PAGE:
"At their breaking point": BC nurses sound the alarm over staff shortages
BC healthcare facilities have had a shortage of nurses for years, but the pandemic and the recent Omicron wave have made the situation dire, according to the BC Nurses’ Union (BCNU).
In a statement to Daily Hive, the BCNU shares that it’s “extremely concerned” about deteriorating working conditions in healthcare settings across the province, citing nurse retention as a major systemic problem, one that has persisted for years.
The BCNU states that nurses are exhausted and “at their breaking point.”
- You might also like:
- UBC pushes back return to in-person classes until February
- SFU to resume in-person classes on January 24, but is it too soon?
- Prime minister won't weigh in on Quebec's controversial vax tax
“We implore the government to act swiftly to manage this staffing crisis and ensure patients around BC receive the care they need and deserve,” reads the BCNU statement.
“After nearly two years of enduring the incredible physical and mental toll of this particular public health emergency, BC’s nurses are exhausted and at their breaking point.”
It won’t be an easy task to meet the demand. The BCNU states that the province will need “upwards of 24,000 nurses to staff the healthcare system by 2029.”
“An emergency plan, like we’ve seen implemented in other parts of the country to manage nurse shortages elsewhere, must be developed to provide solutions and support for nurses working across the BC healthcare system.”
BC has offered nurses incentives to move to parts of the province where the shortages are the worst, like in Northern BC. The incentives range from housing to childcare benefits. But these incentives haven’t done enough to cope with the dire situation.
“In the short term, local solutions that would assist nurses in this staffing crisis include hiring additional support staff to carry out non-nursing duties, to ensure nurses are spending time on safe patient care and having senior nursing available to support new nurses,” says the BCNU.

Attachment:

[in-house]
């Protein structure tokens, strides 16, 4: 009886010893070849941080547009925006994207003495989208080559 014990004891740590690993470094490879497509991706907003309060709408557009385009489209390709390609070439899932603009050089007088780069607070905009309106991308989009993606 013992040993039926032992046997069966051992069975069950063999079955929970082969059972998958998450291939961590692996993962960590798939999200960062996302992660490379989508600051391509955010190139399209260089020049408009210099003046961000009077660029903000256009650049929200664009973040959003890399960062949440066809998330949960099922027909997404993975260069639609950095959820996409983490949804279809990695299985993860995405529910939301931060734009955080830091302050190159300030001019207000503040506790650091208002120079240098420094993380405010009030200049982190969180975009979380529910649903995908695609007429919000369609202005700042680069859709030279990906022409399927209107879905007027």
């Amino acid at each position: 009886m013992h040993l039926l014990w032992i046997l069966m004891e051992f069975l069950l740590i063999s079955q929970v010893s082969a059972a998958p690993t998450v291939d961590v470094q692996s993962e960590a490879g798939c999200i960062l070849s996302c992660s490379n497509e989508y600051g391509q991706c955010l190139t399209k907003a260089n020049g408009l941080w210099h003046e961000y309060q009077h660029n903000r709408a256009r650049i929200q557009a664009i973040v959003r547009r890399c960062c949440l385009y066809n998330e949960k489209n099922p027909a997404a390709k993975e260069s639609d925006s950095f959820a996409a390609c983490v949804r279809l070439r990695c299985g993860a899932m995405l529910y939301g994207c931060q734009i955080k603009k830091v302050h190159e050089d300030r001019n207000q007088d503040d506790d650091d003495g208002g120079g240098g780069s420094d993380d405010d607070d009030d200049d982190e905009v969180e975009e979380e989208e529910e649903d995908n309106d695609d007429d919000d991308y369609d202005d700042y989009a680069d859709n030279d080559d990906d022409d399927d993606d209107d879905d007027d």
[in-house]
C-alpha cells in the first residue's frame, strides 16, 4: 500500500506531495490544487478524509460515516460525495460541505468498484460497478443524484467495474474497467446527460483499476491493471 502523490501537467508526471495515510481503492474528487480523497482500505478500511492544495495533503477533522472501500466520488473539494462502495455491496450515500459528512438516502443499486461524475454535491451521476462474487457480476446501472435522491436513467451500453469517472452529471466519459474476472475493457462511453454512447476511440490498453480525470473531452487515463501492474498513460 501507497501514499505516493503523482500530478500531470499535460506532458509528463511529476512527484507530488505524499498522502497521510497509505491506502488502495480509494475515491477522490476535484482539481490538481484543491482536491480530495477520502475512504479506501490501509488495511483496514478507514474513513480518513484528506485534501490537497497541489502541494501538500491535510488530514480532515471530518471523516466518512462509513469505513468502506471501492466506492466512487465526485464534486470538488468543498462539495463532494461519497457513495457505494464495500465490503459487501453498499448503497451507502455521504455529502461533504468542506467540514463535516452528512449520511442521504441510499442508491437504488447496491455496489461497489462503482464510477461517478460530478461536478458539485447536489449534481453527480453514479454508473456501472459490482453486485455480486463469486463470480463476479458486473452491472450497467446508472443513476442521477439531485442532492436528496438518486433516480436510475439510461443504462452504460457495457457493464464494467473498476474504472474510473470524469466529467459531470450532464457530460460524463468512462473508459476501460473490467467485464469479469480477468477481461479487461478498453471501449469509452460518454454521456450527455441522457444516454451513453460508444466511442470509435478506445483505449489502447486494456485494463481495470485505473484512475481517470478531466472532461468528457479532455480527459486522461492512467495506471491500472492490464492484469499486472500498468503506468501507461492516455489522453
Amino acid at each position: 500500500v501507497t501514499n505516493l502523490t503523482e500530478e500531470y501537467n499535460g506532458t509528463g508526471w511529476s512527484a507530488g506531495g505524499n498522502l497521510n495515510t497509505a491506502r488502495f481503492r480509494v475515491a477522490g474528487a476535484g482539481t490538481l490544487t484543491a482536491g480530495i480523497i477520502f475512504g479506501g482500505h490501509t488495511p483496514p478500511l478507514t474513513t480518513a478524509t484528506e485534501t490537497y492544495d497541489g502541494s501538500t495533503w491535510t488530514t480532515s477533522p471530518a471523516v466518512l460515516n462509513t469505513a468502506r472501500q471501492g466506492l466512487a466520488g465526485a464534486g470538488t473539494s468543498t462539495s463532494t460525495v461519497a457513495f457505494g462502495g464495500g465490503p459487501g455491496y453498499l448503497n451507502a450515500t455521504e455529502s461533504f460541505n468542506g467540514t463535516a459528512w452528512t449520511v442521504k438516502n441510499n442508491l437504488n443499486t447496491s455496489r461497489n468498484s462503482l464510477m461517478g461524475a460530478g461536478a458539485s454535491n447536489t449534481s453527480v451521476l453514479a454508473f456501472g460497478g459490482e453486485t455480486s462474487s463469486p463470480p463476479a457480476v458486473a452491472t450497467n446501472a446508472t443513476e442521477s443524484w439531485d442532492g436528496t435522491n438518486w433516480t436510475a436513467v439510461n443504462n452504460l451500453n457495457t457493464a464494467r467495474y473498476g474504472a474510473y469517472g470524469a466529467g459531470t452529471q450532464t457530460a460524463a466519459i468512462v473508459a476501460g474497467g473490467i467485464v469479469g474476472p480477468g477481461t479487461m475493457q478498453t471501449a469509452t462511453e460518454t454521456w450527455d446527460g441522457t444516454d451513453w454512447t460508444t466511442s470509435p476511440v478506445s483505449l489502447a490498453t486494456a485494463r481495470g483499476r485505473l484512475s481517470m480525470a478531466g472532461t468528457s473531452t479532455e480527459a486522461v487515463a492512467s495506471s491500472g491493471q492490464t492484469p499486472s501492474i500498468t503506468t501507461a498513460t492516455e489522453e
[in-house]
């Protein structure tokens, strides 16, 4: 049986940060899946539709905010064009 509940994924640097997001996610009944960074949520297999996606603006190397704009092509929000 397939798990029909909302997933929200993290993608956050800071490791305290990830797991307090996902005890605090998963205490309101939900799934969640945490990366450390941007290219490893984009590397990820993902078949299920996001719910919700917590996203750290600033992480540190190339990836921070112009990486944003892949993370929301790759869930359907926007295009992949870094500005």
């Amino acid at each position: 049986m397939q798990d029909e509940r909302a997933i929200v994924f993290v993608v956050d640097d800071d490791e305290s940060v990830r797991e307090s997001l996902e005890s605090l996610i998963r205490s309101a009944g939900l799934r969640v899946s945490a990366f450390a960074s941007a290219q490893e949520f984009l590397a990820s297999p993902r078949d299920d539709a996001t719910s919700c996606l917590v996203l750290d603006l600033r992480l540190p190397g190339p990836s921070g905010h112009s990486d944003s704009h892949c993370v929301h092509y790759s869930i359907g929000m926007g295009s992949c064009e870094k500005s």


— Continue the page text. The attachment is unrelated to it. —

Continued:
“For long-term solutions, we also need more seats in nursing schools and to forecast the needs for specialty nursing education. And there must be less barriers for internationally educated nurses to be licensed in BC.”
Hospitalizations have continued to increase daily over the past couple weeks as a result of Omicron.
It’s not just COVID-19 that BC nurses are dealing with. BC has a range of issues — including the opioid crisis — that have put a strain on the healthcare system.
The BCNU also addressed harassment directed at nurses in the province.
“Verbal and physical abuse against our members is absolutely unacceptable and is completely intolerable. Whether it’s at testing sites, vaccination sites or in healthcare settings, they deserve to be treated with civility and respect.”
The BC government also addressed harassment at testing sites in recent weeks.
“BC’s healthcare workers are doing an exceptional job under the most challenging of circumstances. They deserve the support of all of us, particularly now as we work together to manage this next phase of the pandemic.”
The BCNU actually conducted some research on the mental health of healthcare workers.
“Members told us they were at a breaking point well before the onset of the COVID-19 pandemic, and for far too long nurses have been sacrificing their own well-being to deliver the level of care British Columbian’s deserve,” said BCNU President Aman Grewal in a statement.